This April 2, landmarks all over the world will light it up blue to celebrate the United Nation's World Autism Awareness Day. In honor of the occasion, Accessibility at Lincoln Center is putting a spotlight on our programs for young people with autism.

About 1 in 68 children in the United States are identified with autism spectrum disorder (according to recent data published by the Centers for Disease Control), and many of the symptoms of autism—such as sensory sensitivities, challenges with communication, and comfort in routine—may make attending a concert or dance class difficult. Lincoln Center's longstanding Passport to the Arts program is designed to introduce children with disabilities to performing arts in a supported and welcoming way. More than 300 families participate in our programs across Lincoln Center's campus throughout the year, and a majority of participants are on the autism spectrum. An example of a recent program is Up and Away, a special production commissioned by Lincoln Center Education that changed going to the theater for children on the autism spectrum and their parents.

This April, children with autism and their families will participate in three very special programs.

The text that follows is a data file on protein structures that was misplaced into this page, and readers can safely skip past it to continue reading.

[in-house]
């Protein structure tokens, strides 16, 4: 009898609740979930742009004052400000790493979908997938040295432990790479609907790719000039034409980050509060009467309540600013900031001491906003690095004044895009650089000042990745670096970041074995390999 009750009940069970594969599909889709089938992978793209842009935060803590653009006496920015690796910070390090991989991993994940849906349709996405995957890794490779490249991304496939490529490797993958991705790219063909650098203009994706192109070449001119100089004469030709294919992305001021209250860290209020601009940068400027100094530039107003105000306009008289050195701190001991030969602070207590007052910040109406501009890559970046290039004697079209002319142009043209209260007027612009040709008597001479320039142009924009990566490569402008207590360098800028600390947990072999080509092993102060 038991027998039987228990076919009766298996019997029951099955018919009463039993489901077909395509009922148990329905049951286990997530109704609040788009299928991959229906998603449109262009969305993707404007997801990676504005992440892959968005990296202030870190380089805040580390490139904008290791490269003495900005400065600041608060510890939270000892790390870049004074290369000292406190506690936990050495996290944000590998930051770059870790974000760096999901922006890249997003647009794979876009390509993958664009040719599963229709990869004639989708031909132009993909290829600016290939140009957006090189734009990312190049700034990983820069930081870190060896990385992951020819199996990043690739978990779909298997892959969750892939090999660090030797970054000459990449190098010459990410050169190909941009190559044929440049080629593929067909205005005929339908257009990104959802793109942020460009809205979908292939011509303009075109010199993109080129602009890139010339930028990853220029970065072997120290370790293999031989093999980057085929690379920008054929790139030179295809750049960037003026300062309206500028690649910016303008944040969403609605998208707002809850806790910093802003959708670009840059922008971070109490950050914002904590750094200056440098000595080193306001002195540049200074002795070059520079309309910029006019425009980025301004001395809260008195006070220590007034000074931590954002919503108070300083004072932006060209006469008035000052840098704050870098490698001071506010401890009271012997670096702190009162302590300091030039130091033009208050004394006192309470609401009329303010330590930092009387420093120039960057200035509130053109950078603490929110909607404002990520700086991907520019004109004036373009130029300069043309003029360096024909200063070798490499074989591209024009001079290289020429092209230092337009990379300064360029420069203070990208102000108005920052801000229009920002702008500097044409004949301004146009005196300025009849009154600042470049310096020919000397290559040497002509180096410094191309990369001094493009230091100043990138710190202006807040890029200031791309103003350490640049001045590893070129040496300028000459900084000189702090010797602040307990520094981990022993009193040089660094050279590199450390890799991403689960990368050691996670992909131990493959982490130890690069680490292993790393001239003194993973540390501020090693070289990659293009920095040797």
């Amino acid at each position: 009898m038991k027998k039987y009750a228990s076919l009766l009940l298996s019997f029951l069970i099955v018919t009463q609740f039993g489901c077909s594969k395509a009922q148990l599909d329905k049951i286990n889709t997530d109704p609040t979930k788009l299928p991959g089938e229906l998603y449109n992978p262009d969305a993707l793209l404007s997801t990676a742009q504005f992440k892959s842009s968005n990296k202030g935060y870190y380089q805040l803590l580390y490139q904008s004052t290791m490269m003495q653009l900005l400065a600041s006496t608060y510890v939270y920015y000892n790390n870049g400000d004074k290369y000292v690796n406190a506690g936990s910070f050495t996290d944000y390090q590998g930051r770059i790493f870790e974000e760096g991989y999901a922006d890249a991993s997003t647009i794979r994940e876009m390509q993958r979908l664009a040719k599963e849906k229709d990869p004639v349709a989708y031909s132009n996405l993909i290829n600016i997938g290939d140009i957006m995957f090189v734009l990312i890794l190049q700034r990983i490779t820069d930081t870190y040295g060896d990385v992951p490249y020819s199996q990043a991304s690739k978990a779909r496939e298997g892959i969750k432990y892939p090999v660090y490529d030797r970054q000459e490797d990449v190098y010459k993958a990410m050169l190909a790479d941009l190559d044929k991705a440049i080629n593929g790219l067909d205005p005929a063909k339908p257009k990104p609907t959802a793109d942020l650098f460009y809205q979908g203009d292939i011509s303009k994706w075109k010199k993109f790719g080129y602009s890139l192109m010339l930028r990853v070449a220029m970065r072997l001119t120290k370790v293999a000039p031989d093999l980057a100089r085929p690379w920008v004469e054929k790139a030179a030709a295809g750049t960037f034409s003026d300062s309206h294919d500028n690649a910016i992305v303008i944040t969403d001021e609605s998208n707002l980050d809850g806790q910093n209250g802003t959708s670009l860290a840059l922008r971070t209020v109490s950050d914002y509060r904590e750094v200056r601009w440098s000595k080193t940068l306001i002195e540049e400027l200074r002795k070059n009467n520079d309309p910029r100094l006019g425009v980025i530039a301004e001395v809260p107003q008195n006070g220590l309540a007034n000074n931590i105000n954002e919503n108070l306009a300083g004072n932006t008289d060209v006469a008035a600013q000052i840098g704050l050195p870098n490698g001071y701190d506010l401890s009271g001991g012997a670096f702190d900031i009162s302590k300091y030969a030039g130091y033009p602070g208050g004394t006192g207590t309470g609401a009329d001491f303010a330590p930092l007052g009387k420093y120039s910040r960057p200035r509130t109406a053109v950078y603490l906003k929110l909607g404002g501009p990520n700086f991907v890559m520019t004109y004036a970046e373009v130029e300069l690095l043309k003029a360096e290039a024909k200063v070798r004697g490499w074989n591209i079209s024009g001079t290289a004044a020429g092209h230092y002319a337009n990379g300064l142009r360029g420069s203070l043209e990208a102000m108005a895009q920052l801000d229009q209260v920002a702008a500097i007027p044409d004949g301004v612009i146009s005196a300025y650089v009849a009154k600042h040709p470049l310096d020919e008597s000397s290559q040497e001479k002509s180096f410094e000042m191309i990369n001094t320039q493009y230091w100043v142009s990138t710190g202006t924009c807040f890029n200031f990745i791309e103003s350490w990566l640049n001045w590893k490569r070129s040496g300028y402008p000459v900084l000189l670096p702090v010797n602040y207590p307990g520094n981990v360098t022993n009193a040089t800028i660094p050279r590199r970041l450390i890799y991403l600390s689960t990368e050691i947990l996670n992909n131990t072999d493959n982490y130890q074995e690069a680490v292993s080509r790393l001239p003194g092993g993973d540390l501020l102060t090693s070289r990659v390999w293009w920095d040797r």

First, on April 3, the New York City Ballet (NYCB) will host an adapted Children's Workshop, based on their popular program for families. A few modifications will help ensure that participants know what to expect: families will receive a social narrative in advance, for example, and the class will begin with a checklist of the day's events. After a warm-up led by an NYCB dancer, and supported by School of American Ballet students to model movement, participants will learn a movement combination based on the NYCB repertoire. Extra staff will be on site throughout the class to offer encouragement and provide a hand for balance. One of the most important parts of this program is that caregivers have a chance to take a break from guiding behavior and get to enjoy being audience members (and proud photographers).

Second, as part of an ongoing partnership with Music for Autism, the cast of Hamilton will perform a concert on April 16 designed specifically for guests with autism. Music for Autism events include a performance, an opportunity to "conduct," and the chance to make music with percussion instruments. Throughout these events, families are encouraged to stand, sing along, and dance with the musicians and event volunteers. For participants who have sensory sensitivities, earplugs and a chill-out space help keep children engaged and participating.

The third program in April will be Meet the Music: Inspector Pulse and the Signature of Time, an inclusive performance with the Chamber Music Society. Several programs are scheduled for May, and the Fall Season will be announced and open for registration in July.

To learn more about Accessibility at Lincoln Center's Passport to the Arts Program, please contact [email protected] or 212-875-5375.

Miranda Appelbaum is Assistant Director, Accessibility and Guest Services, at Lincoln Center.